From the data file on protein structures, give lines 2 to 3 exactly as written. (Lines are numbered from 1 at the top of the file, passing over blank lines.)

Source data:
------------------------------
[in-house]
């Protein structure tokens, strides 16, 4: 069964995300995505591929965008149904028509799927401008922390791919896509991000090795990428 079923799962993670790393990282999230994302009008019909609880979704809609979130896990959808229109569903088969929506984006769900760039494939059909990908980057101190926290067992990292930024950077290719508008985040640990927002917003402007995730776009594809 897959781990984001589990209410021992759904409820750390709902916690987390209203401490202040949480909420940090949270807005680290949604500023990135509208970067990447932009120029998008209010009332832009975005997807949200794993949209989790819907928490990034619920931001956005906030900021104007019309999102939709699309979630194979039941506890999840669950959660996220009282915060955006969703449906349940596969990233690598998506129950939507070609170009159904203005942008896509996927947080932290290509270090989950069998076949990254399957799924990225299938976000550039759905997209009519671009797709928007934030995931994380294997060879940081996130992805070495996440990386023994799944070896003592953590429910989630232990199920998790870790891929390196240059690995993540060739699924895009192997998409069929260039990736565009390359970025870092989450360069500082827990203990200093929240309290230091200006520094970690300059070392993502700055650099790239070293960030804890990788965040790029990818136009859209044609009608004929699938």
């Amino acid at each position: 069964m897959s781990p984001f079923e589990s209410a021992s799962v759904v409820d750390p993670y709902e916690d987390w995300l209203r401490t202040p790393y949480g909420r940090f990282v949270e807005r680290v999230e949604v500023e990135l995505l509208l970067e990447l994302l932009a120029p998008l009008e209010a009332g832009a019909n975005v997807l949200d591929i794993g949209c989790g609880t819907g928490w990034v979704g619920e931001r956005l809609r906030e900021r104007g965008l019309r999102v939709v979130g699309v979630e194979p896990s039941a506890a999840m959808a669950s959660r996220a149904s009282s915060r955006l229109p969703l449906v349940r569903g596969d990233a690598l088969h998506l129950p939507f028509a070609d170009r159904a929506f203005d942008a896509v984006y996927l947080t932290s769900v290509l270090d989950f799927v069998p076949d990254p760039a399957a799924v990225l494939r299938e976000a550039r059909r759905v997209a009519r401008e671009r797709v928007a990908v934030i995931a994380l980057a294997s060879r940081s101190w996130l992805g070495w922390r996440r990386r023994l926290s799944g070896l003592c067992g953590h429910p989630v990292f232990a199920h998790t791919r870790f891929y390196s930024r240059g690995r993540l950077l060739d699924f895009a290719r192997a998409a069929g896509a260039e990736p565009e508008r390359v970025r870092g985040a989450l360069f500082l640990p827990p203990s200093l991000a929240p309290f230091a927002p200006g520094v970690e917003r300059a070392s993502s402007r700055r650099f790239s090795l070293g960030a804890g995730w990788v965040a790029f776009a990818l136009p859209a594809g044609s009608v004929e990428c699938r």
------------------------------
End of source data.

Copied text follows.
């Protein structure tokens, strides 16, 4: 069964995300995505591929965008149904028509799927401008922390791919896509991000090795990428 079923799962993670790393990282999230994302009008019909609880979704809609979130896990959808229109569903088969929506984006769900760039494939059909990908980057101190926290067992990292930024950077290719508008985040640990927002917003402007995730776009594809 897959781990984001589990209410021992759904409820750390709902916690987390209203401490202040949480909420940090949270807005680290949604500023990135509208970067990447932009120029998008209010009332832009975005997807949200794993949209989790819907928490990034619920931001956005906030900021104007019309999102939709699309979630194979039941506890999840669950959660996220009282915060955006969703449906349940596969990233690598998506129950939507070609170009159904203005942008896509996927947080932290290509270090989950069998076949990254399957799924990225299938976000550039759905997209009519671009797709928007934030995931994380294997060879940081996130992805070495996440990386023994799944070896003592953590429910989630232990199920998790870790891929390196240059690995993540060739699924895009192997998409069929260039990736565009390359970025870092989450360069500082827990203990200093929240309290230091200006520094970690300059070392993502700055650099790239070293960030804890990788965040790029990818136009859209044609009608004929699938």
């Amino acid at each position: 069964m897959s781990p984001f079923e589990s209410a021992s799962v759904v409820d750390p993670y709902e916690d987390w995300l209203r401490t202040p790393y949480g909420r940090f990282v949270e807005r680290v999230e949604v500023e990135l995505l509208l970067e990447l994302l932009a120029p998008l009008e209010a009332g832009a019909n975005v997807l949200d591929i794993g949209c989790g609880t819907g928490w990034v979704g619920e931001r956005l809609r906030e900021r104007g965008l019309r999102v939709v979130g699309v979630e194979p896990s039941a506890a999840m959808a669950s959660r996220a149904s009282s915060r955006l229109p969703l449906v349940r569903g596969d990233a690598l088969h998506l129950p939507f028509a070609d170009r159904a929506f203005d942008a896509v984006y996927l947080t932290s769900v290509l270090d989950f799927v069998p076949d990254p760039a399957a799924v990225l494939r299938e976000a550039r059909r759905v997209a009519r401008e671009r797709v928007a990908v934030i995931a994380l980057a294997s060879r940081s101190w996130l992805g070495w922390r996440r990386r023994l926290s799944g070896l003592c067992g953590h429910p989630v990292f232990a199920h998790t791919r870790f891929y390196s930024r240059g690995r993540l950077l060739d699924f895009a290719r192997a998409a069929g896509a260039e990736p565009e508008r390359v970025r870092g985040a989450l360069f500082l640990p827990p203990s200093l991000a929240p309290f230091a927002p200006g520094v970690e917003r300059a070392s993502s402007r700055r650099f790239s090795l070293g960030a804890g995730w990788v965040a790029f776009a990818l136009p859209a594809g044609s009608v004929e990428c699938r």